Example 4 ABC Limited issues 1,000 shares of $1 each at $1.1 at the start of year one. At the end of year one, the company reacquired 400 of its shares for $1.2. The company has a retained profit of $700 at the end of year one.
Use proceeds received in issuing the convertible bonds (A)
According to HKAS 32, the treasury shares are not financial assets. Therefore, the journal entry at end of year one is:
Liability component of convertible bonds
Use the fair value of similar bonds or present value of future cash flow from convertible bonds (B)
Equity component of convertible bonds
Treasury shares 400 x $1.2 Bank
Example 3 ABC Limited issues 5 percent convertible bonds with a nominal value of $90,000 at $100,000 at the start of year one. The bonds have a three-year term and the interest is payable at end of each year. The interest rate for a similar bond without any equity component is 10 percent. The liability component is the fair value of a similar financial liability without an equity component, which is determined as follows: $ Present value of the principal 90,000/(1+10%)3
Present value of the interest 4,500 /(1+10%)+ 4,500/(1+10%)2+4,500/(1+10%)3
Total liability component
Equity component (balancing figure)
Fair value of convertible bonds
The journal entry for year one is: Dr $ Bank
Extract from balance sheet showing the balance of shareholders’ equity as at the end of year one: $ Share capital
Share premium 1,000 x $0.1
Total shareholders’ equity
HKAS 32 further provides that no gain or loss should be recognized in the profit and loss account on the purchase, sale, issue or cancellation of an entity’s own equity instruments. Consideration received or paid arising from repurchases or sale of treasury shares should be recognized directly in equity. 4. Presentation of interest, dividends, losses or gains The classification of a financial instrument as a liability or equity determines whether interest, dividends, losses and gains relating to that instrument are recognized in income statement or directly in equity. a. Interest, dividends, losses or gains arises from a financial liability should be recorded as income or expenses in the income statement. For example, dividends payable to the holders of redeemable and cumulative preference shares are recognized in the income statement as an item of expense since the redeemable preference shares are financial liabilities. b.Interest, dividends, losses or gains arising from an equity instrument should be recorded in equity. For example, gains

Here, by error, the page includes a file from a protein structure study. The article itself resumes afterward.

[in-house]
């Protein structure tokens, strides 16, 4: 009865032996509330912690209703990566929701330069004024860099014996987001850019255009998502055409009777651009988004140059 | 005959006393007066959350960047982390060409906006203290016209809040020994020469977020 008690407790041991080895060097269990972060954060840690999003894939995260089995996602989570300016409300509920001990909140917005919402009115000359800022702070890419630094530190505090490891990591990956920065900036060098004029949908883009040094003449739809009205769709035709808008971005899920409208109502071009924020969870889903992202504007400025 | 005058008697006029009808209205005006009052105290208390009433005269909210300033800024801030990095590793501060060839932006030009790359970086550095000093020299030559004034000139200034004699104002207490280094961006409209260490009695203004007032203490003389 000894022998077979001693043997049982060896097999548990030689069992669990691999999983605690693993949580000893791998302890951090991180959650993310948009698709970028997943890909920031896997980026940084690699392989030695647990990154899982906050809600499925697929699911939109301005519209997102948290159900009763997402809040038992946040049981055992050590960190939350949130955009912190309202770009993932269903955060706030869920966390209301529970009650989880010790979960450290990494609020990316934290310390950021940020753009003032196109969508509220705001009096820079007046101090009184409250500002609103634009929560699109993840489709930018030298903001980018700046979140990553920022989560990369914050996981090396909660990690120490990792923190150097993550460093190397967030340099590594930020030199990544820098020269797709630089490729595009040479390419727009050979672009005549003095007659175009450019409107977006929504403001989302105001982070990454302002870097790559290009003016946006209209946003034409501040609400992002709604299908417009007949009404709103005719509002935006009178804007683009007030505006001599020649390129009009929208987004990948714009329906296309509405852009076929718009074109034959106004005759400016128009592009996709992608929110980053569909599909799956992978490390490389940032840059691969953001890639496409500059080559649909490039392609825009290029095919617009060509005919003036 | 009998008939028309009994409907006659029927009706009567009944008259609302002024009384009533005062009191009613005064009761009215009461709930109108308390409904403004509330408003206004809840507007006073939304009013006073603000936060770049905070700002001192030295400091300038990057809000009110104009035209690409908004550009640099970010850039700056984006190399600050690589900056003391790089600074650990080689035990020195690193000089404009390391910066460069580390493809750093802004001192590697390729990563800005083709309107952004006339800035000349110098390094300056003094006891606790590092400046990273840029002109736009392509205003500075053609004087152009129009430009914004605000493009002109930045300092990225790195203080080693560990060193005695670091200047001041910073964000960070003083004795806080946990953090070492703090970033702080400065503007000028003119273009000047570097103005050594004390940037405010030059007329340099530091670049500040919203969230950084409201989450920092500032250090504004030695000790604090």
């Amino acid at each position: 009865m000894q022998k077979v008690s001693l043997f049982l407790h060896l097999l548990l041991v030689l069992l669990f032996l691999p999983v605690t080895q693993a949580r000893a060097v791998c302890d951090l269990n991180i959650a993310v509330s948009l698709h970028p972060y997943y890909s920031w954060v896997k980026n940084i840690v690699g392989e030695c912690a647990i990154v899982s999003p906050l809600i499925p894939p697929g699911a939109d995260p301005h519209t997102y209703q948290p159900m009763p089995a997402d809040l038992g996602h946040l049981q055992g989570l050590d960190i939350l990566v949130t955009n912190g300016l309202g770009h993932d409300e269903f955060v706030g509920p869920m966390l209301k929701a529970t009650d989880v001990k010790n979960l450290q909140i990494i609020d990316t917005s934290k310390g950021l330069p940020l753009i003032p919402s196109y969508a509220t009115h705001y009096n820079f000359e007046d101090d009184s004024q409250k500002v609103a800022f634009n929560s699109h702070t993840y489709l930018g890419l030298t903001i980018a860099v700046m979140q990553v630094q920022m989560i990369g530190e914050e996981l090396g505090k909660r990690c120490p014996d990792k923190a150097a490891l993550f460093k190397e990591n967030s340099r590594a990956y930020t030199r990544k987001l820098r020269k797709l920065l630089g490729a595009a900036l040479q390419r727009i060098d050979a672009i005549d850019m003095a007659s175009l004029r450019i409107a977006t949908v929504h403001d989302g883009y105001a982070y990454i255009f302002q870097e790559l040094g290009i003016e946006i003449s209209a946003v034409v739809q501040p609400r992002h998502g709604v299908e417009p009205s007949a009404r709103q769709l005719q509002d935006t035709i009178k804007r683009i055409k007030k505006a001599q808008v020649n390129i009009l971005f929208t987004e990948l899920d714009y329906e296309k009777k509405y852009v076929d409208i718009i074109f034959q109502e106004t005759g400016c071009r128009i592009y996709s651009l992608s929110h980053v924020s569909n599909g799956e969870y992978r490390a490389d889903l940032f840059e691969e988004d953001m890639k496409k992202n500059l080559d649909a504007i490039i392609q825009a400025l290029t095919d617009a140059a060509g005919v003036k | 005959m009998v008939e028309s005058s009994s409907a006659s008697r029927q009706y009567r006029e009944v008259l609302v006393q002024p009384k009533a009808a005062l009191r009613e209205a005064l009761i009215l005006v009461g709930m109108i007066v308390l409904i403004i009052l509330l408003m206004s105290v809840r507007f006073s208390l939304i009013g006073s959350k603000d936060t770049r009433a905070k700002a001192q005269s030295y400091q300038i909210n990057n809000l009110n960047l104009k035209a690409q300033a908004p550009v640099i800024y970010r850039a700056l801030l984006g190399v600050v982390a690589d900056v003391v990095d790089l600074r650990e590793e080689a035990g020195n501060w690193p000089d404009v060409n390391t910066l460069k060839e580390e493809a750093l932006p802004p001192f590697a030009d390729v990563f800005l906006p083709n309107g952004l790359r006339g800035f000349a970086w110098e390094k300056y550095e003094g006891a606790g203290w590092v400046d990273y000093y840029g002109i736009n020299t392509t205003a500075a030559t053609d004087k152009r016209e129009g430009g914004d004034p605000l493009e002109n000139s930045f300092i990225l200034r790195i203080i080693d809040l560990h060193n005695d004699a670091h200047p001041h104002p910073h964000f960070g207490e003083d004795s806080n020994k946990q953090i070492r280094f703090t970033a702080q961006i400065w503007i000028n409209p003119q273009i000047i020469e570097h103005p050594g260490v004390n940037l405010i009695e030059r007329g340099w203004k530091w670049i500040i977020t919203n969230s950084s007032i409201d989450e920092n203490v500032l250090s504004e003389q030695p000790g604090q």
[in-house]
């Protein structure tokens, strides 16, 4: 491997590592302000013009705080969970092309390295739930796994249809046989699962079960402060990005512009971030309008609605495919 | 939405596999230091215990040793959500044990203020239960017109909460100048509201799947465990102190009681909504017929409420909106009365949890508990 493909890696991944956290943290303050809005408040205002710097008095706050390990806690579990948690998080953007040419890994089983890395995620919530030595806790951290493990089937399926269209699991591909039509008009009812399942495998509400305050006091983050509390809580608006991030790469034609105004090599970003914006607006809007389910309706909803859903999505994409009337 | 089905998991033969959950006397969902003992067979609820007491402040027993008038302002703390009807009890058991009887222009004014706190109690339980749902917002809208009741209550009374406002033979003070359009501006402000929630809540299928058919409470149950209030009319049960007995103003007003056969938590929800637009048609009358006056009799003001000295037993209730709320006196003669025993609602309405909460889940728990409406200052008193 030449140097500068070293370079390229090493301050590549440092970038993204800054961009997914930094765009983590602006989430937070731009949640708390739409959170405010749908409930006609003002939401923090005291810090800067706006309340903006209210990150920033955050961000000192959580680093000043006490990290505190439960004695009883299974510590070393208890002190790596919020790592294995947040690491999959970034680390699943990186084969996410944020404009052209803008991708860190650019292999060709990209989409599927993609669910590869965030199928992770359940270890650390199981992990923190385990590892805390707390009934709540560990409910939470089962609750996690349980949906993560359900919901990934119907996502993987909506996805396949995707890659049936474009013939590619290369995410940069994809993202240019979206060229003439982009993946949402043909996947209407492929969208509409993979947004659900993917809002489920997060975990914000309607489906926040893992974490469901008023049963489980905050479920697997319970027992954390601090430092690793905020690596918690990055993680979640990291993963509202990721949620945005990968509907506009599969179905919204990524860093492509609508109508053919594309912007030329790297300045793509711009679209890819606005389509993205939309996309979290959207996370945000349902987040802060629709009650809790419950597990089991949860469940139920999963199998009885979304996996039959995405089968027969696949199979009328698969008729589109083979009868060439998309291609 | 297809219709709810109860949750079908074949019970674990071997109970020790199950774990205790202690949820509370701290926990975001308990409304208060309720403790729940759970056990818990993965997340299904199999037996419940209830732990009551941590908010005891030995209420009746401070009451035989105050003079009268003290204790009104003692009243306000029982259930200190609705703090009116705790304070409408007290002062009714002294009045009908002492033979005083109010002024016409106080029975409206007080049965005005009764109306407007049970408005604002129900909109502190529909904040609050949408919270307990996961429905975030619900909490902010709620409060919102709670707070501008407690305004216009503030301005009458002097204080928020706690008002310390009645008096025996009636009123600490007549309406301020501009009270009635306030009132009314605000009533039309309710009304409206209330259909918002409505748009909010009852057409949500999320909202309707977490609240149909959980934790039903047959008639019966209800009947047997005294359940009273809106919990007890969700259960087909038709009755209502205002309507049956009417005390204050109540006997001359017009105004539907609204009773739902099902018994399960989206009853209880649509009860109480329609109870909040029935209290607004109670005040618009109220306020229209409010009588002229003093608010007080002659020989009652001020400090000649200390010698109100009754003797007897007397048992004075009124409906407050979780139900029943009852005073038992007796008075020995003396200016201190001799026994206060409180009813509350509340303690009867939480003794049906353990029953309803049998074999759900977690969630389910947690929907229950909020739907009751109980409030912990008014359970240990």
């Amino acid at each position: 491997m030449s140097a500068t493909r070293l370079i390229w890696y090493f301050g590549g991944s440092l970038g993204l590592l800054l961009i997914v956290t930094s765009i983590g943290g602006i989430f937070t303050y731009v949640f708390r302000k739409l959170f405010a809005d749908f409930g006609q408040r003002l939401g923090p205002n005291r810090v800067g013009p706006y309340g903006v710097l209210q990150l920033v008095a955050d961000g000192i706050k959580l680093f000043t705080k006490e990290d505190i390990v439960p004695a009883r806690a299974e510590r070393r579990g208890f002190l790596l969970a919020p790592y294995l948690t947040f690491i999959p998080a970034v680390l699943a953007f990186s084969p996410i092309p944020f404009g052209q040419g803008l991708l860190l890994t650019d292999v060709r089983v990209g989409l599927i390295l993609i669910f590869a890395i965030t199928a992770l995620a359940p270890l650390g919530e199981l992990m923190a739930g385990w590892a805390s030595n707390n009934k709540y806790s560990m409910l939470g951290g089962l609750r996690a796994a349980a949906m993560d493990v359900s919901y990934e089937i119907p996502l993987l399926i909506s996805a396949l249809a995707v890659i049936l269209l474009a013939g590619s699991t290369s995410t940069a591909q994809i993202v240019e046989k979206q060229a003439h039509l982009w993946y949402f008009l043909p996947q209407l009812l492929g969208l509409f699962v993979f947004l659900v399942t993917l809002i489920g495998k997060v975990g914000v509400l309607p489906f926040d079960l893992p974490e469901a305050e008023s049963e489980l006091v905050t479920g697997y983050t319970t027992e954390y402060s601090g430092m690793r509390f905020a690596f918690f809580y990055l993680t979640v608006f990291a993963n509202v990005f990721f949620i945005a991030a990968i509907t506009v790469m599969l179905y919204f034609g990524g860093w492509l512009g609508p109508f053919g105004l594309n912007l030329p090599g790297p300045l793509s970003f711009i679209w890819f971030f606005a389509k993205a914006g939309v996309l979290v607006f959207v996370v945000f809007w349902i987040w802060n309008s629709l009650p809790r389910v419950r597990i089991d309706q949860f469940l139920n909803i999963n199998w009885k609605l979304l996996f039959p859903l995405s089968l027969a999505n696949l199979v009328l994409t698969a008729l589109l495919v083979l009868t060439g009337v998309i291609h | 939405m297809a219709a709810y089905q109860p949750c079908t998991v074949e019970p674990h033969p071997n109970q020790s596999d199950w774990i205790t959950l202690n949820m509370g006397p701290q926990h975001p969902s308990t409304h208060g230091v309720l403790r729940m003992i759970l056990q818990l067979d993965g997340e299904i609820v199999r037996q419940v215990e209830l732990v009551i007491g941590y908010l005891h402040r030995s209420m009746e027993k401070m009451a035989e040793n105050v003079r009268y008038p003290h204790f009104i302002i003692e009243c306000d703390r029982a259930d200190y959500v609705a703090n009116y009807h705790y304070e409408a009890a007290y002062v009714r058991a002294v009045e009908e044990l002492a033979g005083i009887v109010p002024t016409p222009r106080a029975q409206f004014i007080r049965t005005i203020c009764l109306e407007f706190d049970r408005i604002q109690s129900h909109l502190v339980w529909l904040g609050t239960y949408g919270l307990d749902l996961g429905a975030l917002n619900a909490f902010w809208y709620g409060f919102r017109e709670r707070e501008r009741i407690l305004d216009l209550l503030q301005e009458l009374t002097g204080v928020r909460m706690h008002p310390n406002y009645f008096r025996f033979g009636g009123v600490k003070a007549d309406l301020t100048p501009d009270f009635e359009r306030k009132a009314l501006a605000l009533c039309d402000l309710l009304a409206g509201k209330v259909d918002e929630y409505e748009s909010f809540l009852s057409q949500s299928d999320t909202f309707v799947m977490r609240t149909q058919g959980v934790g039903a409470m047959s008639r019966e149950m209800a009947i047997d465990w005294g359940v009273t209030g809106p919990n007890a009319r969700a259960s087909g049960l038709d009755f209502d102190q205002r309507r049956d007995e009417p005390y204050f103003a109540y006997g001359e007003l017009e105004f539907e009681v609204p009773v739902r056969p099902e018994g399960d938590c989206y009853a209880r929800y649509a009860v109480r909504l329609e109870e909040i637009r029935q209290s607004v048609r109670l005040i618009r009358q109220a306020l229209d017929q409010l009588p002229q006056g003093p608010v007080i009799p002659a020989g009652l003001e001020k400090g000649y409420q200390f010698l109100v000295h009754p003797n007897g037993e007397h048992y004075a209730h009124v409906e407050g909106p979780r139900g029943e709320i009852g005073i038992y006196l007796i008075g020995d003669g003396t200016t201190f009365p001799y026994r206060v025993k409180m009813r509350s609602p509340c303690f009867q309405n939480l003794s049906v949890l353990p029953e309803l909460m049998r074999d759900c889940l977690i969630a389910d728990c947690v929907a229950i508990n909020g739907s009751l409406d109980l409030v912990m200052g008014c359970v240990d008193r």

or losses on the fair value of equity instruments of the entity are recorded in equity. The following diagram summarizes the above accounting treatment for presentation of interest, dividends, losses or gains:
Arising from financial liability
Record as income or expenses
Interest, dividends, losses or gains Arising from equity instrument
Debited to equity and be shown in the statement of changes in equity
5. Offsetting of financial assets and liabilities The general rule is that financial assets and financial liabilities should not be offset in the balance sheet. However, HKAS 32
allows financial assets and financial liabilities to be offset and the net amount presented in the balance sheet when both the following conditions are met: a. the entity currently has a legally enforceable right to set off the recognized amounts; and b.the entity intends either to settle on a net basis, or to realize the assets and settle the liabilities simultaneously. For example, if ABC Limited sells to and buys from XYZ Limited and both parties agree to settle on a net basis at end of each month, the amount due to and the amount due from XYZ Limited should be offset and net amount presented on the balance sheet of ABC Limited. Offsetting does not mean derecognition. In other words, both financial assets and financial liabilities are still recorded in the appropriate accounts in the books of the entity. But for balance sheet presentation, they are netted off and presented as a single item.